As this process continues, chew just once, or twice. This will release more flavors that are lurking.

Just do not chew as soon as the chocolate is on your tongue, as any bitterness in the chocolate may overwhelm your taste buds and palate. 

Step Eight – Analyze And, Most Importantly, Enjoy The Chocolate 

Once you have tasted the chocolate, it’s time for some evaluation. Think about the combination of the flavor and aroma, and how this came together.

Was this combo sweet, light, heavy, or bitter? Then, consider these alongside the chocolate’s texture and how it changed as it melted.

Once the chocolate has all gone from your palate, note if the flavor lingers, and for how long. Did the flavor disappear quickly, or stay for a while? 

Most importantly, savor and enjoy the chocolate. Doing so slowly, though, will open up a whole new world of chocolate flavors that you may never have experienced before. 

We recommend trying different varieties of chocolate. This way, you can find out more about their differences and discover what types of chocolates are your favorites.

Who knows? Do this long enough, and you could become a professional chocolate taster. What a job!

Taste Tests With Different Types Of Chocolate 

The best way to experience the flavors of chocolate is to taste different types. You can even try different interpretations by one manufacturer to see the differences.

But, when doing so, there are some steps you need to consider, such as:

  1. Having a glass of water – This acts as a palate cleanser, but after tasting each chocolate, it will rinse away any contaminants within the mouth. We recommend sparkling water between each tasting. Water always quenches the thirst that is often associated with eating chocolate.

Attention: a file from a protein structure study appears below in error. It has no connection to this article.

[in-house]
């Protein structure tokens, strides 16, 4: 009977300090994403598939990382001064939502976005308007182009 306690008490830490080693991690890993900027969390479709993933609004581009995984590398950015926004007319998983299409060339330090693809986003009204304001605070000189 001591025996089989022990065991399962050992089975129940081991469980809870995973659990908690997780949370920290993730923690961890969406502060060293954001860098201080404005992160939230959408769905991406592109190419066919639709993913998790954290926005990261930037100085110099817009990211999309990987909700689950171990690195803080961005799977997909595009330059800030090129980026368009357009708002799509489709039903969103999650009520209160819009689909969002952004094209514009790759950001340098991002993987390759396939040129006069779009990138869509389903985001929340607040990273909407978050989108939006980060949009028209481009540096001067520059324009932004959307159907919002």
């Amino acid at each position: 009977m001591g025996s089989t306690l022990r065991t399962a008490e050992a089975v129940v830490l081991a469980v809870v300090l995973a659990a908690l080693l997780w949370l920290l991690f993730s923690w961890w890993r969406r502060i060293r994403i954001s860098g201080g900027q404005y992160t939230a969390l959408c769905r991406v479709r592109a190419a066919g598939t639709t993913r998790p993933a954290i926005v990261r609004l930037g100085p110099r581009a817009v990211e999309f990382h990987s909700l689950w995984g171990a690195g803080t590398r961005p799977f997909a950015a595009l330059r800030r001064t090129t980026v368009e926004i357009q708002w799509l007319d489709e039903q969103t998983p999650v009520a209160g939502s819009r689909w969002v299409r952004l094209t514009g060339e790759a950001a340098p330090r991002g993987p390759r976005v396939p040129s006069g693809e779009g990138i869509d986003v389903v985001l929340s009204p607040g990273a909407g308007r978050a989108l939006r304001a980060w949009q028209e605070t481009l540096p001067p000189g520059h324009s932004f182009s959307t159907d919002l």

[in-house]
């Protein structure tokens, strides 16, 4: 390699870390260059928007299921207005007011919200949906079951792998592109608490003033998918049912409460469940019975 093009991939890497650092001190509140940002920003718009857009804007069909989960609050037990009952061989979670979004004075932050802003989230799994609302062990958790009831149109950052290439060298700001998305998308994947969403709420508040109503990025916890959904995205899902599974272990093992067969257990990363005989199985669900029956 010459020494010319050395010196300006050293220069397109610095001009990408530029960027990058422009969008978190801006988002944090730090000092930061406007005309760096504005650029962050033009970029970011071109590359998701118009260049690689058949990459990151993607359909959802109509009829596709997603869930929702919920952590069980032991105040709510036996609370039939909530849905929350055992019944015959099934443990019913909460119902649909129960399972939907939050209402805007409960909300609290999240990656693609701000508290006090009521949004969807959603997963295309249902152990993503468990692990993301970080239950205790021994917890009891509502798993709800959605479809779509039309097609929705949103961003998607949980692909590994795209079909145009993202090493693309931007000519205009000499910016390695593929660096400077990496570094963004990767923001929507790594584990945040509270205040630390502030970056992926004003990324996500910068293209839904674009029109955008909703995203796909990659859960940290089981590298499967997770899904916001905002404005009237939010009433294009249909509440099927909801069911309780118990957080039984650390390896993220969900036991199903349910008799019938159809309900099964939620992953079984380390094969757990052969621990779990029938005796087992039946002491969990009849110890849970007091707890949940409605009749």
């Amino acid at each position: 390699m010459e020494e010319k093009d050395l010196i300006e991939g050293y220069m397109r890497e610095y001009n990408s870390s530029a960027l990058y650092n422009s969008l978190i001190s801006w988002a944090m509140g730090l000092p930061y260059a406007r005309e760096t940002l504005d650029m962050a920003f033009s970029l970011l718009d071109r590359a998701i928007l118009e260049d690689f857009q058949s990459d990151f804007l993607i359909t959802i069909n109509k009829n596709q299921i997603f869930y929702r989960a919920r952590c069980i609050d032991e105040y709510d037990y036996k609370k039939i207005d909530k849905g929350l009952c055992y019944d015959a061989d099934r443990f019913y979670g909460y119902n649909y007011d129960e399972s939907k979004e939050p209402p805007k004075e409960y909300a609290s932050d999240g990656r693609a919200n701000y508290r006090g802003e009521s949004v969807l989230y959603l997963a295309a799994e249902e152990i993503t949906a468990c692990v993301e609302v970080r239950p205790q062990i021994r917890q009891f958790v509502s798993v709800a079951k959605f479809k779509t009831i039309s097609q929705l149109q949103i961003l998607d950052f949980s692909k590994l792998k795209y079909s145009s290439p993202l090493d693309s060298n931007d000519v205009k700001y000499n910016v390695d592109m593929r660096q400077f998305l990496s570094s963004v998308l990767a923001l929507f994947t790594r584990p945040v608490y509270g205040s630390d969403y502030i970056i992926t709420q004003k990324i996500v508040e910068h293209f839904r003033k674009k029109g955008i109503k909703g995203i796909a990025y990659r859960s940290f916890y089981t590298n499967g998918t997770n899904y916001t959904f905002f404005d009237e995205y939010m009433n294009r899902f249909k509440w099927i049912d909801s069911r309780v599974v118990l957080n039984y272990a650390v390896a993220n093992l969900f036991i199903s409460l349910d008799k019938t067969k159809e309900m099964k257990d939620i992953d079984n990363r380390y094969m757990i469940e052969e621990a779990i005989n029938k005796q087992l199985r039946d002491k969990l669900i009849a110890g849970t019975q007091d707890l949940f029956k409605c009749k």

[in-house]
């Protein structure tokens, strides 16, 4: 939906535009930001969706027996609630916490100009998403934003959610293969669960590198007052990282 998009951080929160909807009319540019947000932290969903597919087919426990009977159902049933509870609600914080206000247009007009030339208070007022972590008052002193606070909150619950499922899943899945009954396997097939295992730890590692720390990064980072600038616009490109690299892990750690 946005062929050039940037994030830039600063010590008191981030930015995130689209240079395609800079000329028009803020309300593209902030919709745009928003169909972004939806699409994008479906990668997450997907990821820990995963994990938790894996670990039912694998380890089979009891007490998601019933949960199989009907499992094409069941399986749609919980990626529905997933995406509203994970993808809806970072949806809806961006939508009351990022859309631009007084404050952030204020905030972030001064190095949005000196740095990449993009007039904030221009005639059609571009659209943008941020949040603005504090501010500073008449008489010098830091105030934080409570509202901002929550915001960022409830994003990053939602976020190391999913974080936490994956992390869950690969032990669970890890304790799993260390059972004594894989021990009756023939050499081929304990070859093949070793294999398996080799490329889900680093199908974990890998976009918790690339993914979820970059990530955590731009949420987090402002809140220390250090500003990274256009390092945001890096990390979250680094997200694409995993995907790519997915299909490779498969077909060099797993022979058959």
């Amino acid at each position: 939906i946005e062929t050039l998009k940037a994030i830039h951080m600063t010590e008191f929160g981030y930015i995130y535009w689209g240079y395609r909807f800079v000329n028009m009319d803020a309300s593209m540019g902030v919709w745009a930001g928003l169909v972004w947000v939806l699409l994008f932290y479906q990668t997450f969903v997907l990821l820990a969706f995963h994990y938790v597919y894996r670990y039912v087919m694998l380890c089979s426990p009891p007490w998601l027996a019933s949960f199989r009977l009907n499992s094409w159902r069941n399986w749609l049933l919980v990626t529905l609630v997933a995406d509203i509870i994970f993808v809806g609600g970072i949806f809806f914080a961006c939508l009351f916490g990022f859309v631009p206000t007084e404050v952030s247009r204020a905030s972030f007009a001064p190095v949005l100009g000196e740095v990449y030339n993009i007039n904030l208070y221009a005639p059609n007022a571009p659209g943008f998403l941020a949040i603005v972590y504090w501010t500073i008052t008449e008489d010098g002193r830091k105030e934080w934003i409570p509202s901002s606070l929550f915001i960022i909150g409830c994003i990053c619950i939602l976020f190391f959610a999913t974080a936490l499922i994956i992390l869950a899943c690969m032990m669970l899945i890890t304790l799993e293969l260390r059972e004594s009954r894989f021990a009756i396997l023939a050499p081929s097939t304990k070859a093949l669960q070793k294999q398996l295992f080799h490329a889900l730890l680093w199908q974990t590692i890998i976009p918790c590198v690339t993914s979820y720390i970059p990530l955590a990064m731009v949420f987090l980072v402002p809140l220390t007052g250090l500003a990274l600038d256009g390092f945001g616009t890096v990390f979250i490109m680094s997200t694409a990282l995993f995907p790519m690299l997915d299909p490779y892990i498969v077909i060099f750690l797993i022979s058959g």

2. Keep a palate cleanser close by – Like having water, a type of palate cleanser should be kept nearby. Examples include a piece of bread or piece of an apple. These will wash away any residual favors left over, but not leave any of their own flavors in their wake. In fact, use both steps one and two as the bread and/or apple will clear your palate, while the water will wash away any contaminants leftover. 
  3. Work your way up from lower percentages – Some chocolates tend to be very strong and can overpower others easily, in terms of taste. If you are trying various chocolates that have the same percentage, find out which is the strongest beforehand. If one has a bolder character, this should be tasted afterward, as not to overpower the other chocolate. 
  4. Wait some time between each chocolate tasting – Residual flavors can linger for a long time and can easily contaminate the next chocolate’s flavor. In this time between tastings, evaluate the tasting experience. 

In Summary

There are a number of factors to look out for when tasting chocolate, such as aroma and texture.

As long as you take your time and do not chew more than three times, you can enjoy the varied and intense flavors that chocolates so often provide.

Rebecca Holmes